Updated, 7:11 pst
Count the Taliban among those who endorse placing a bounty on the head of the filmmaker behind the anti-Islam film "Innocence of Muslims."
A faction of the group in Afghanistan has offered a reward of $500,000 in gold for the killing of the film's director Nakoula Basseley Nakoula, the AP also reports.
And in Pakistan, the fundamentalist militant group is removing Railways Minister Ghulam Ahmad Bilour from its hit list after he offered a $100,000 reward this weekend to anyone who murders the film's director Nakoula Basseley Nakoula, the AP said.
At the same time, a Brazilian court has ordered YouTube to pull the film's trailer from its site, according to Reuters. In his decision, Judge Gilson Delgado Miranda said the need to protect individuals from violence outweighed freedom-of-speech concerns. YouTube has 10 days to block the video.
However, the company did not immediately adhere to the judge's ruling and the head of YouTube's Brazilian operations, Fabio Jose Silva Coelho, was taken into custody, the Associated Press reported. Brazil's federal police said that the executive would be released after signing a document pledging to appear in court on the matter.
"Innocence of Muslims" has been linked to dozens of deaths throughout the Muslim world, including the American ambassador in Libya. However, it is still not known if the attacks on U.S. diplomats in Libya resulted from anger over the film or if a strike had already been planned to correspond with the anniversary of 9/11.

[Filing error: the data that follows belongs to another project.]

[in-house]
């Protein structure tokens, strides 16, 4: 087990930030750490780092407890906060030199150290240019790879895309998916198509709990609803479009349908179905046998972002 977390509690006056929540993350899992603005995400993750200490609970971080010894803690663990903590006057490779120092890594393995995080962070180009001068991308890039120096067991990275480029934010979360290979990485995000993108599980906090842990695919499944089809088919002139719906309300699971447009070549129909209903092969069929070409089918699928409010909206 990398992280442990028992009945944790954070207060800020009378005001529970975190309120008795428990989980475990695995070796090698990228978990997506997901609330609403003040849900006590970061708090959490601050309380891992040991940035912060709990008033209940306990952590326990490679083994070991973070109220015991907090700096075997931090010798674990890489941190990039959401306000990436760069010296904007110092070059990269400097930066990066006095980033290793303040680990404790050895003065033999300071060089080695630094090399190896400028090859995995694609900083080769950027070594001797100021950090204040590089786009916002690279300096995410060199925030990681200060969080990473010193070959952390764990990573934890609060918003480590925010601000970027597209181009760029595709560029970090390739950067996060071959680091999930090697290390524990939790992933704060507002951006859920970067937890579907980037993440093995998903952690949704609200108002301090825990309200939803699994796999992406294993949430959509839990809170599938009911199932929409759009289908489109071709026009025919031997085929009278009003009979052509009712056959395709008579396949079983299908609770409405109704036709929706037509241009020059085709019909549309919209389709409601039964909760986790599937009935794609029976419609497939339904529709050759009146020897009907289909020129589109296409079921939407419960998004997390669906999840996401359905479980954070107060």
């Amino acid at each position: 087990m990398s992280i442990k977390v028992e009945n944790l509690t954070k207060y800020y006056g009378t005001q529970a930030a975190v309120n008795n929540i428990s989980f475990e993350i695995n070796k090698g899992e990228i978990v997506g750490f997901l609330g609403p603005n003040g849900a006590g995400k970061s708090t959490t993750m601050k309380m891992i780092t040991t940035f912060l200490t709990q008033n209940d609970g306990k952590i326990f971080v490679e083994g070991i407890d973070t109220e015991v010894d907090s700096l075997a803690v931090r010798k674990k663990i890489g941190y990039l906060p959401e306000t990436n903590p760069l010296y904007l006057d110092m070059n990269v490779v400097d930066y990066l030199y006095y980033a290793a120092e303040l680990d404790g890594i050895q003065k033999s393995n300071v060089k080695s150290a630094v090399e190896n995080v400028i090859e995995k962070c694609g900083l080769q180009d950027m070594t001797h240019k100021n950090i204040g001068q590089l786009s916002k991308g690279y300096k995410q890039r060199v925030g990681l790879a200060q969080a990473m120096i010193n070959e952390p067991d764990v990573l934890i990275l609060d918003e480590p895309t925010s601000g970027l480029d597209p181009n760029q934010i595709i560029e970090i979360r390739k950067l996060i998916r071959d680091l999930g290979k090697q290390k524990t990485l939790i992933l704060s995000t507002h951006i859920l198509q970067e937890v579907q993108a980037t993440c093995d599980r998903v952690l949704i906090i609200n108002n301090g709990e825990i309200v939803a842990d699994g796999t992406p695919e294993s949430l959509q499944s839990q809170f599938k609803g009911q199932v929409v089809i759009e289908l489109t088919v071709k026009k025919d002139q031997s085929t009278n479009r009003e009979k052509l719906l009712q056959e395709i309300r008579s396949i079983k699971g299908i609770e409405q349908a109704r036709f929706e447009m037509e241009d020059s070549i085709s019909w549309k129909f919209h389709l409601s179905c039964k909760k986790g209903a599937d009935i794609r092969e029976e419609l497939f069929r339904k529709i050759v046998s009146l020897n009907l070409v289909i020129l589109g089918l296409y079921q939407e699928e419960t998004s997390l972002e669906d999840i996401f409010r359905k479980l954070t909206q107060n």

On Thursday, Secretary of State Hilary Clinton indicated that a North Africa group with links to Al Qaeda might have been involved in the killings, according to a report in the New York Times.
"Now, with a larger safe haven and increased freedom to maneuver, terrorists are seeking to extend their reach and their networks in multiple directions,” Clinton said at the United Nations. “And they are working with other violent extremists to undermine the democratic transitions under way in North Africa, as we tragically saw in Benghazi.”
"Innocence of Muslims" has also provoked violent protests in Pakistan. Last week, rioters burned movie theaters in the city of Peshawar and in the port town of Karachi and clashed with the police.
The demonstrations were sanctioned by the Pakistani government who declared last Friday a national holiday called it the “Day of Love for the Prophet Muhammad."